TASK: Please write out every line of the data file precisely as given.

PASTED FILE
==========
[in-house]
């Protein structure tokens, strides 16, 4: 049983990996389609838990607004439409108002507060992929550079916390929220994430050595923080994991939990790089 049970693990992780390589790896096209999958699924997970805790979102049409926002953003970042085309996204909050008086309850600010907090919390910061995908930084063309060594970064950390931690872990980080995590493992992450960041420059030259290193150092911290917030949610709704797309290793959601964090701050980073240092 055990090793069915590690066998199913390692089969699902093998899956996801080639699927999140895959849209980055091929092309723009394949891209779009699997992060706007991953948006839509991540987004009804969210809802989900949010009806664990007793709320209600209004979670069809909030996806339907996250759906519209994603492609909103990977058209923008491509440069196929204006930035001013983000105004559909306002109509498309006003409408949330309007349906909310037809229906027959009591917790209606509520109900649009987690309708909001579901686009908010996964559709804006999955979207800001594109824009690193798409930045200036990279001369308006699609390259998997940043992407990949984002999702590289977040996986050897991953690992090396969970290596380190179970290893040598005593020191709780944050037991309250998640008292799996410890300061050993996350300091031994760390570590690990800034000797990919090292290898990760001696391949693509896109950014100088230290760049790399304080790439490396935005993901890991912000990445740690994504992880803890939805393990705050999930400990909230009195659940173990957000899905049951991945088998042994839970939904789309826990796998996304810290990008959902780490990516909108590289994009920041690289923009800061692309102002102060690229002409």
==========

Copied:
[in-house]
């Protein structure tokens, strides 16, 4: 049983990996389609838990607004439409108002507060992929550079916390929220994430050595923080994991939990790089 049970693990992780390589790896096209999958699924997970805790979102049409926002953003970042085309996204909050008086309850600010907090919390910061995908930084063309060594970064950390931690872990980080995590493992992450960041420059030259290193150092911290917030949610709704797309290793959601964090701050980073240092 055990090793069915590690066998199913390692089969699902093998899956996801080639699927999140895959849209980055091929092309723009394949891209779009699997992060706007991953948006839509991540987004009804969210809802989900949010009806664990007793709320209600209004979670069809909030996806339907996250759906519209994603492609909103990977058209923008491509440069196929204006930035001013983000105004559909306002109509498309006003409408949330309007349906909310037809229906027959009591917790209606509520109900649009987690309708909001579901686009908010996964559709804006999955979207800001594109824009690193798409930045200036990279001369308006699609390259998997940043992407990949984002999702590289977040996986050897991953690992090396969970290596380190179970290893040598005593020191709780944050037991309250998640008292799996410890300061050993996350300091031994760390570590690990800034000797990919090292290898990760001696391949693509896109950014100088230290760049790399304080790439490396935005993901890991912000990445740690994504992880803890939805393990705050999930400990909230009195659940173990957000899905049951991945088998042994839970939904789309826990796998996304810290990008959902780490990516909108590289994009920041690289923009800061692309102002102060690229002409």